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Plumbers, HVAC specialists staff up to meet increased demand during cold snap

By Caroline McMillan Portillo
cmcmillan@charlotteobserver.com

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  • Cold weather tips

    Here are some tips on dealing with the cold weather:

    Pets

    • If your pet normally is outdoors, bring him inside even if it is into a garage or laundry room temporarily until the temperatures rise, especially at night. If there is no alternative, dogs and cats that must stay outside need a dry, draft-free doghouse built of waterproof materials with the door facing away from the wind. It should be elevated and insulated, with bedding of straw or wood shavings.

    • Check your pet’s water frequently to be sure it is not frozen. Use a ceramic or plastic bowl to prevent your dog’s tongue from sticking to a metal surface.

    • Never leave your cat or dog alone in a car during cold weather. Cars hold in the cold, acting like refrigerators, which could cause your animal to freeze to death.

    • Be aware of cats seeking warmth under vehicle hoods. Make a point of knocking on the hood or sounding the horn before starting the engine. This will warn away cats that may be hiding in your car.

    Source: Donna Raga, Humane Society of Charlotte

    Pipes

    • Close doors and vents that lead to crawl spaces.

    • Buy foam protectors to place over an outdoor faucet. They can be found at hardware stores for less than $10. And unplug garden hoses. They can freeze, too.

    • Leave the water dripping inside the house.

    • It may also pay to know what’s inside your walls. Newer homes with plastic pipes fare better in cold weather than older homes with metal pipes.

    Source: Charlotte plumber Eddie Matranga



Plumbers and HVAC specialists were busy Monday as they geared up for an anticipated onslaught of problems from the arctic chill moving through the Charlotte area Tuesday.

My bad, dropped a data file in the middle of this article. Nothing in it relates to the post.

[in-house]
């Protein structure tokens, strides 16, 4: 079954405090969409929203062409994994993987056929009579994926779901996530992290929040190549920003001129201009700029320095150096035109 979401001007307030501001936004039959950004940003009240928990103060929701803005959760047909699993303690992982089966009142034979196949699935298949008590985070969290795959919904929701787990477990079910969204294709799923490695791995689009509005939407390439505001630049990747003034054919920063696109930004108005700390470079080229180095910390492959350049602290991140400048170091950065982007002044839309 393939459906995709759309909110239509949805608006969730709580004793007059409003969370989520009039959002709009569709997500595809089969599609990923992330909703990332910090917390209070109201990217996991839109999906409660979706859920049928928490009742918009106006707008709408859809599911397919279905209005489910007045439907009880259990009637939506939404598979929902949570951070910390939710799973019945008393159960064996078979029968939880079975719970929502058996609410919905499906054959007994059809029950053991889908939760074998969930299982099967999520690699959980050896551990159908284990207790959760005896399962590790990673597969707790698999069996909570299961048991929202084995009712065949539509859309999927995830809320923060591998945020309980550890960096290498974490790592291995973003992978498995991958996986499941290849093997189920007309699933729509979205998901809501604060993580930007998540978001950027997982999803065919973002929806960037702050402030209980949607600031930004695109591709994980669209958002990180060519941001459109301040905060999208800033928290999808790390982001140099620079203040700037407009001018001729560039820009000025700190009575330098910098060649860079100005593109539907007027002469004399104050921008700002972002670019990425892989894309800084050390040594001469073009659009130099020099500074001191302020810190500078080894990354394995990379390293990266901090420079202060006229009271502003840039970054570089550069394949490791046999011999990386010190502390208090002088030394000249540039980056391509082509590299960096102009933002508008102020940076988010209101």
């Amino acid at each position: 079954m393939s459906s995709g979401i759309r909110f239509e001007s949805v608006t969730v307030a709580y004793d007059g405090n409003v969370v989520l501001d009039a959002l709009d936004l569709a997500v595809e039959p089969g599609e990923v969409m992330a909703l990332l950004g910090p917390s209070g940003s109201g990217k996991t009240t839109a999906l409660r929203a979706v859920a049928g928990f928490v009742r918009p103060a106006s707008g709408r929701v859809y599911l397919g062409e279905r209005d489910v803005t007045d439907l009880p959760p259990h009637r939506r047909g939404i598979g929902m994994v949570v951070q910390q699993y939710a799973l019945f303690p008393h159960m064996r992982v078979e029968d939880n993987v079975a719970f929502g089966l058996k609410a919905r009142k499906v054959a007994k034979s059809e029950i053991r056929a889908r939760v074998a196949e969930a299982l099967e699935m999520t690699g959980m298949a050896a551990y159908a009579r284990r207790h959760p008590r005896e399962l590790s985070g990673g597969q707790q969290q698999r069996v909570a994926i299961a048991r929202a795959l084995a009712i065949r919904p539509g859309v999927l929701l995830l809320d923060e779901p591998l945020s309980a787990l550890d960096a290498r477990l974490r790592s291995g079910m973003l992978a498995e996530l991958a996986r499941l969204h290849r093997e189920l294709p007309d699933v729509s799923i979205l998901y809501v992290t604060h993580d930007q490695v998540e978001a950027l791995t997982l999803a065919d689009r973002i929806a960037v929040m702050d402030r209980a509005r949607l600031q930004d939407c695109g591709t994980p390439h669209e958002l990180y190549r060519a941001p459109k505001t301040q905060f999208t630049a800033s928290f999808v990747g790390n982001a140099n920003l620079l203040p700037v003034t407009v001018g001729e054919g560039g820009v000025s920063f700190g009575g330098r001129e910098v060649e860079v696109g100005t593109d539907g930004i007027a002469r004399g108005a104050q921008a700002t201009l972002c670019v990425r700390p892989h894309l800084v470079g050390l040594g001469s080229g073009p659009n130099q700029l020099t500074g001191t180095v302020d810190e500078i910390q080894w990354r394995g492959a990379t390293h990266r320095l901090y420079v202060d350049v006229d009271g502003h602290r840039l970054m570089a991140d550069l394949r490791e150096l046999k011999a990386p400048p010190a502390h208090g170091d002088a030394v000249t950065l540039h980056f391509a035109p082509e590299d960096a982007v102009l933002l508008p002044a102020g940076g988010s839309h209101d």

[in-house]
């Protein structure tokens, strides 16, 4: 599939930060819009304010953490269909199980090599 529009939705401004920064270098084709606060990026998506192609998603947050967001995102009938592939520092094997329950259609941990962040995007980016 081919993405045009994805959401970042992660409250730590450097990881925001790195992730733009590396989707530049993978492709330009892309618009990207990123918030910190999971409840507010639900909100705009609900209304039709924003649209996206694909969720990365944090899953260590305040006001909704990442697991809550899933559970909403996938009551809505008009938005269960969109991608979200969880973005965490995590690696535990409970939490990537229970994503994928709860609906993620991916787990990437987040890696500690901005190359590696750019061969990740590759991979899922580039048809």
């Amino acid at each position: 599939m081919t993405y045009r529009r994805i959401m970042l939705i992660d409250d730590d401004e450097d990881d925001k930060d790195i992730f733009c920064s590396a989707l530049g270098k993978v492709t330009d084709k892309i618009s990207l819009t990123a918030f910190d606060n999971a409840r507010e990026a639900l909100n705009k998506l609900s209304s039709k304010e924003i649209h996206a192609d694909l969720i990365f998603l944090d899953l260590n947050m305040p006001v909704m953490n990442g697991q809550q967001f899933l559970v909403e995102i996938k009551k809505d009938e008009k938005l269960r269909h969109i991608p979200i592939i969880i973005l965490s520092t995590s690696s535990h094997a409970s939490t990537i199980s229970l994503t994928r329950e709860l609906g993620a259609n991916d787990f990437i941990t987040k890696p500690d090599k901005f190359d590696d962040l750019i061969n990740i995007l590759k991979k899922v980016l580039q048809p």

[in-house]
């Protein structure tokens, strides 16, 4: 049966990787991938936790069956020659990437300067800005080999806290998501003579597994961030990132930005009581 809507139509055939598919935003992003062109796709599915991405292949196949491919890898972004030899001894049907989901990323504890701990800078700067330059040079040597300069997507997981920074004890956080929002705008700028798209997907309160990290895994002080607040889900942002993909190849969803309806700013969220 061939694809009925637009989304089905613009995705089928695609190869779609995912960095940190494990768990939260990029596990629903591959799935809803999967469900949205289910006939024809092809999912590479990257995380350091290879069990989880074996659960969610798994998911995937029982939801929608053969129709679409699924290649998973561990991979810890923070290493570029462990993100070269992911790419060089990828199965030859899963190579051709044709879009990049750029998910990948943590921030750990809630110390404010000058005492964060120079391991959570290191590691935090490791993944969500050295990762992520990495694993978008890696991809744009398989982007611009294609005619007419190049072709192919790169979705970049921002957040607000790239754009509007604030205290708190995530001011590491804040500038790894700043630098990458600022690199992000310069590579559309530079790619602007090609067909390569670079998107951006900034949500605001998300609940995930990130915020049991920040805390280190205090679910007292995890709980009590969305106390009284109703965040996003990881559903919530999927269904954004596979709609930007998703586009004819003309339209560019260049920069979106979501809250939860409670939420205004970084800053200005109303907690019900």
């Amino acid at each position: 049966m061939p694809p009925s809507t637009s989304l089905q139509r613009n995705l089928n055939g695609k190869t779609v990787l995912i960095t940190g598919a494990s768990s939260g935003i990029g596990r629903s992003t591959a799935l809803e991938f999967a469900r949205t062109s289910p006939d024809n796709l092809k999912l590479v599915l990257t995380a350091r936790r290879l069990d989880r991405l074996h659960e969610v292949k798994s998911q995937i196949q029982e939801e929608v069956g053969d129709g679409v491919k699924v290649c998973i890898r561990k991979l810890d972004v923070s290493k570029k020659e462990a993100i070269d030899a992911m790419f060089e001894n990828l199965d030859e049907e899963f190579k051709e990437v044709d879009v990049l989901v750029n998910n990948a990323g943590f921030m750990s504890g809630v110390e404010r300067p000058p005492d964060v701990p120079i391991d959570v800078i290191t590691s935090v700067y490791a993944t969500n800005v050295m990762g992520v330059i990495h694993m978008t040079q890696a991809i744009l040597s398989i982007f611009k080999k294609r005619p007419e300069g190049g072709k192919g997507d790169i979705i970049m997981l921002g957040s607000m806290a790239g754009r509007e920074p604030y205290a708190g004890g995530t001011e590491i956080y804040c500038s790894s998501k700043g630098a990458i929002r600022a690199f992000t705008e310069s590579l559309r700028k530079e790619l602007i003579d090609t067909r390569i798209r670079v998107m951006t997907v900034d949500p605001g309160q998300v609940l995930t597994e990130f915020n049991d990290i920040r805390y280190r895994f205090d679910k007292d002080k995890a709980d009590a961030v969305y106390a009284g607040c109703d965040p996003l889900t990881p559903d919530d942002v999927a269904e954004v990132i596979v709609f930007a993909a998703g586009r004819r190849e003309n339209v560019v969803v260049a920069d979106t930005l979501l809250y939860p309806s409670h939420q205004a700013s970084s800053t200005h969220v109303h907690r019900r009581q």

“During these cold snaps, we get inundated,” said Jim Bridges, owner of Gastonia-based Plumbing Connection. “We’re not used to these kinds of temperatures.”

So while the coldest temperatures to hit the area in a decade have many people hunkering down, these businesses are staffing up.

Morris Jenkins, a Charlotte-based company that provides air conditioning services and furnace repair, is expecting up to 1,200 calls. That’s three to four times the number they’d normally get on a Tuesday in the winter, said spokeswoman Casey Welch.

Service manager Jonathan Bancroft says Morris Jenkins boosted weekday call center personnel and asked 71 service technicians and 24 installers – nearly all of the weekday and weekend staff – to be ready to work Tuesday.

Customers’ cold-weather grievances run the gamut, from clogged filters to burst pipes, frozen drain lines to malfunctioning furnaces. The bottom line, many service providers say, is that Charlotte residents, accustomed to mild winters and light jackets, aren’t well-acquainted with the preventive tactics.

For example, plumbers recommend that when temperatures fall below freezing, you should close crawl space doors tightly, open cabinets underneath sinks to let heated air touch the pipes, and keep faucets dripping at night to help prevent the pipes from freezing. And they all say routine maintenance is important.

“They wait for it to break, and then our phones ring off the hook,” says Scott Shelton, owner of Charlotte Comfort Systems.

On Tuesday, Shelton says all five of his technicians will be working, as he expects at least three to four dozen calls – significantly more than the six to 12 calls he gets on a normal winter day.

Most calls will be emergency-oriented, he said, but some will be for regular maintenance. A service call is $90, Shelton said, and the repair cost could run from less than $100 to $1,000.

Local plumber Brian Long, who currently works solo, said he’s spent the last month looking for another plumber to hire. Cold snaps often make for downed power lines, so in addition to the maintenance calls “I spend a lot of time installing gas logs, so people have some kind of heat source,” Long said.

McMillan Portillo: 704-358-6045 On Twitter: @cbmcmillan
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